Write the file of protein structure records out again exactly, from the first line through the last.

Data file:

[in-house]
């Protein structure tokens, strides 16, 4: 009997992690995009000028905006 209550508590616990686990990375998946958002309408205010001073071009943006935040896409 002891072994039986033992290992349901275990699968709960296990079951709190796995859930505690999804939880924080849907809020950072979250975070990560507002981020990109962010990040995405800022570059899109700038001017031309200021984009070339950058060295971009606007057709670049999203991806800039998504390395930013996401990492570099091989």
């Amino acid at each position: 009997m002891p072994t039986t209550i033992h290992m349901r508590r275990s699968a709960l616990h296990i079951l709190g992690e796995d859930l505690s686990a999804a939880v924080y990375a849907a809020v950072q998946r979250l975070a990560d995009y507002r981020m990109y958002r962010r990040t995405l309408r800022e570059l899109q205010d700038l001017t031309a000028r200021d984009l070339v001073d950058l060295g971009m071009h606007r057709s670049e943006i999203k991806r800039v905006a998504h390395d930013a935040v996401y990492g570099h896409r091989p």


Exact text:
[in-house]
């Protein structure tokens, strides 16, 4: 009997992690995009000028905006 209550508590616990686990990375998946958002309408205010001073071009943006935040896409 002891072994039986033992290992349901275990699968709960296990079951709190796995859930505690999804939880924080849907809020950072979250975070990560507002981020990109962010990040995405800022570059899109700038001017031309200021984009070339950058060295971009606007057709670049999203991806800039998504390395930013996401990492570099091989």
């Amino acid at each position: 009997m002891p072994t039986t209550i033992h290992m349901r508590r275990s699968a709960l616990h296990i079951l709190g992690e796995d859930l505690s686990a999804a939880v924080y990375a849907a809020v950072q998946r979250l975070a990560d995009y507002r981020m990109y958002r962010r990040t995405l309408r800022e570059l899109q205010d700038l001017t031309a000028r200021d984009l070339v001073d950058l060295g971009m071009h606007r057709s670049e943006i999203k991806r800039v905006a998504h390395d930013a935040v996401y990492g570099h896409r091989p």